Transforming US Energy Innovation – Results of the Energy Research, Development, Demonstration & Deployment Project 

bridges vol. 32, December 2011 / News from the Network: Austrian Researchers Abroad

By Laura Diaz Anadon, Matthew Bunn, Venkatesh Narayanamurti, et al.


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Editorial note: the following article is an abridged version of the recently published report Transforming US Energy Innovation. It represents a summary of some of the main findings as presented in the executive summary and the policy brief of the report, published by the study's authors.

Belfer_Center_Cover_small_CL_121211.jpegTransforming US Energy Innovation

The United States and the world need a revolution in energy technology - a revolution that would improve the performance of its energy systems to face the challenges ahead. A dramatic increase in the pace of energy innovation is crucial to meet the challenges of:

  • Energy and national security: to address the dangers of undue reliance on dwindling supplies of oil increasingly concentrated in some of the most volatile regions of the world, and to limit the connection between nuclear energy and the spread of nuclear weapons;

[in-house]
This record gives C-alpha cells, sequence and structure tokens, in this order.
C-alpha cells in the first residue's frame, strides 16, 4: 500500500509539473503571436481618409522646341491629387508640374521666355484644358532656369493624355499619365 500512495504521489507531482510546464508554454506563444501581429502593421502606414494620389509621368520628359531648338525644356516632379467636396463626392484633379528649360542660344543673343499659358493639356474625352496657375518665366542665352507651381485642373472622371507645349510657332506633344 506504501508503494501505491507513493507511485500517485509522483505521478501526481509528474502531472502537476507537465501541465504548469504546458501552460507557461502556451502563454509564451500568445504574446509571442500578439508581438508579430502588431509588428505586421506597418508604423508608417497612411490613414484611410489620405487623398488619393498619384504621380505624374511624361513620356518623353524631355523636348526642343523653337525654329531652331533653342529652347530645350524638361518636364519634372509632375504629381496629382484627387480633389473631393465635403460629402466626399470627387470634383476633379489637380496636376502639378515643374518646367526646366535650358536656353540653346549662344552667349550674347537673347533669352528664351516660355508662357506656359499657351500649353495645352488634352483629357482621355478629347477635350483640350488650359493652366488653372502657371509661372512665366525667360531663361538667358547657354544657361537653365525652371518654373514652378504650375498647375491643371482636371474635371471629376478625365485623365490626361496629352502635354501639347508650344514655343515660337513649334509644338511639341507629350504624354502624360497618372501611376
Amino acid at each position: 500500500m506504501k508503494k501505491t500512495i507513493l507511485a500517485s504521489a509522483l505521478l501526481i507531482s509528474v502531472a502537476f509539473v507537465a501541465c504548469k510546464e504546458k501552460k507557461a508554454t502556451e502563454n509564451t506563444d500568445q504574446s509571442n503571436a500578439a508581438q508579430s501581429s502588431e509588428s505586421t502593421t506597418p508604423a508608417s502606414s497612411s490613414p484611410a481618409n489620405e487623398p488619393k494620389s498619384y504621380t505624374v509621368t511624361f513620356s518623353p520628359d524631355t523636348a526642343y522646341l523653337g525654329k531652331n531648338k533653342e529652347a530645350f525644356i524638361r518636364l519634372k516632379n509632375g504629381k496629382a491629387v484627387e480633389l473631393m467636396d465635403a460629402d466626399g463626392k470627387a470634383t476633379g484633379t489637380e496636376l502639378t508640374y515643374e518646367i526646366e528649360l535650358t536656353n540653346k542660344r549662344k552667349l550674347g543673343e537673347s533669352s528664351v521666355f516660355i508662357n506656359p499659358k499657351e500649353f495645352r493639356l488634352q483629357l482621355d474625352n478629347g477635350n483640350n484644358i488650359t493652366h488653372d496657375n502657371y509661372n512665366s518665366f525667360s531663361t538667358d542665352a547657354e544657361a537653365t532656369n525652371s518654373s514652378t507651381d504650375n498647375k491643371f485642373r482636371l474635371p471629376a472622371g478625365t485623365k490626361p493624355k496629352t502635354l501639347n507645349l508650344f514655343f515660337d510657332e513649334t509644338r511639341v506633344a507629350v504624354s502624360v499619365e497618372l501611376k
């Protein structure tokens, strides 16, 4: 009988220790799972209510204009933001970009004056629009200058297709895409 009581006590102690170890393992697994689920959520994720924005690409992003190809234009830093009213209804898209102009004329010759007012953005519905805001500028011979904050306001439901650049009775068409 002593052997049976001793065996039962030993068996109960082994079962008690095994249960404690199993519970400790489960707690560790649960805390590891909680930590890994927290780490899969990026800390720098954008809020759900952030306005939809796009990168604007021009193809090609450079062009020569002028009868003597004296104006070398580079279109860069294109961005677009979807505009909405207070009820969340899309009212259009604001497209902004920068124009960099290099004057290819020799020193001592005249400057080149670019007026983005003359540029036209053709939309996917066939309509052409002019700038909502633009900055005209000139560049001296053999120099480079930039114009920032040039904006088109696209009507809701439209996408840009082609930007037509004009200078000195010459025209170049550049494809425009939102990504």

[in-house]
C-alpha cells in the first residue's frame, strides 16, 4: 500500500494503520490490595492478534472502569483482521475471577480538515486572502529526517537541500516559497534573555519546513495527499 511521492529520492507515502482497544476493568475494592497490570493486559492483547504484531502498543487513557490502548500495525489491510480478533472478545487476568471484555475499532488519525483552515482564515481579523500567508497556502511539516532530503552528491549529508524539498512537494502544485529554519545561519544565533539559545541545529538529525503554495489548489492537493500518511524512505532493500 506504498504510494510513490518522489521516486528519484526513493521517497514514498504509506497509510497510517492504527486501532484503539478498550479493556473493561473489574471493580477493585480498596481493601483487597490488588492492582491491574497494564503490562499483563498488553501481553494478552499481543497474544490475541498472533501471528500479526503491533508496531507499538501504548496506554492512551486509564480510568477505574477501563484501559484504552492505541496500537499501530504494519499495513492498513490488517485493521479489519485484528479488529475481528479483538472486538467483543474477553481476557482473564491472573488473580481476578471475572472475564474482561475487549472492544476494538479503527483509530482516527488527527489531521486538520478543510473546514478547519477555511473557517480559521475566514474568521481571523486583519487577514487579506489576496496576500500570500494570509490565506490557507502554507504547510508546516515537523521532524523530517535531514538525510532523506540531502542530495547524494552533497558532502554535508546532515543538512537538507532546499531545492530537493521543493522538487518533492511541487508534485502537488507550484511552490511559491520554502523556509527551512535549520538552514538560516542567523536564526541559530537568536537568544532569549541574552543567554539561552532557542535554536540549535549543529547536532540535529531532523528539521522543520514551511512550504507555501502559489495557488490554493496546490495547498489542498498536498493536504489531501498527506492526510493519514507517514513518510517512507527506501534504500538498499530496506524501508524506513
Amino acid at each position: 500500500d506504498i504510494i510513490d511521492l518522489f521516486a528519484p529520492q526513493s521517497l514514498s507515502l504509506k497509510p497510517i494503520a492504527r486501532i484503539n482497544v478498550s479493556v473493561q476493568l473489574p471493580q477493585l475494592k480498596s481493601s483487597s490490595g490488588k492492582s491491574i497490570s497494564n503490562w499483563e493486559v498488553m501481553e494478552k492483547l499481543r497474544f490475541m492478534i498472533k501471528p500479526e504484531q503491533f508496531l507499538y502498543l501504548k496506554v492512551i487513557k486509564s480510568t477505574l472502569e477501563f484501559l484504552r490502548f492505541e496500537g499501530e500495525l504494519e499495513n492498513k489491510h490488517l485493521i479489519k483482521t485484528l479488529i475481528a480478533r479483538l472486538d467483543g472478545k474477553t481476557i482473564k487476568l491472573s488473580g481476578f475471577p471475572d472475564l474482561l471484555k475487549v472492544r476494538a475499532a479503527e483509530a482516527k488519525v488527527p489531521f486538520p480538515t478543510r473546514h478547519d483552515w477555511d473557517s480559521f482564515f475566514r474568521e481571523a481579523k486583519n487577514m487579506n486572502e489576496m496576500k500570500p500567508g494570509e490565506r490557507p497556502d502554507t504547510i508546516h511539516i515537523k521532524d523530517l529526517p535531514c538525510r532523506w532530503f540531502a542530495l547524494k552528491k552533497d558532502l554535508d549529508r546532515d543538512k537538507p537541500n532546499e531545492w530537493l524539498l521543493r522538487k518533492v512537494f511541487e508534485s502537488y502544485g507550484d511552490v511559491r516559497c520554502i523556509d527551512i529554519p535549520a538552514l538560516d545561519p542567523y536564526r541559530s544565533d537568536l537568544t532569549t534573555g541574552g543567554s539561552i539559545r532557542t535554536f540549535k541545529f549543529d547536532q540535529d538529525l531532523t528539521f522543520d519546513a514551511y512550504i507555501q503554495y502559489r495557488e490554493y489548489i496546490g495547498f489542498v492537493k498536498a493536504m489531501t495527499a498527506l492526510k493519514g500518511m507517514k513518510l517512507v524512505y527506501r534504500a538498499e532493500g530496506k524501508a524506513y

• Environmental sustainability: to reduce the wide range of environmental damages due to energy production and use, from fine particulate emissions at coal plants, to oil spills, to global climate disruption; and
  • Economic competitiveness: to seize a significant share of the multi-trillion-dollar clean energy technology market and improve the balance of payments by increasing exports, while reducing the hundreds of billions of dollars spent every year on importing oil.
Energy_Innovation_small_CL_121211.jpgWill photovoltaic installations and electric vehicles be part of the energy future of the US?

In an intensely competitive and interdependent global landscape, and in the face of large climate risks from ongoing US reliance on a fossil fuel-based energy system, it is important to maintain and expand long-term investments in the energy future of the US even at a time of budget stringency. It is equally necessary to think about how to improve the efficiency of those investments, through strengthening US energy innovation institutions, providing expanded incentives for private-sector innovation, and seizing opportunities for international cooperation to accelerate innovation. The private sector role is key: In the United States, the vast majority of the energy system is owned by private enterprises whose innovation and technology deployment decisions drive much of the country's overall energy systems. Efficiently utilizing government investments in energy innovation requires understanding the market incentives that drive private firms to invest in advanced energy technologies, including policy stability and predictability.

QRT_small_CL_121311.jpgClick here to download the first Quadrennial Technology Review, published in 2011 by DOE.

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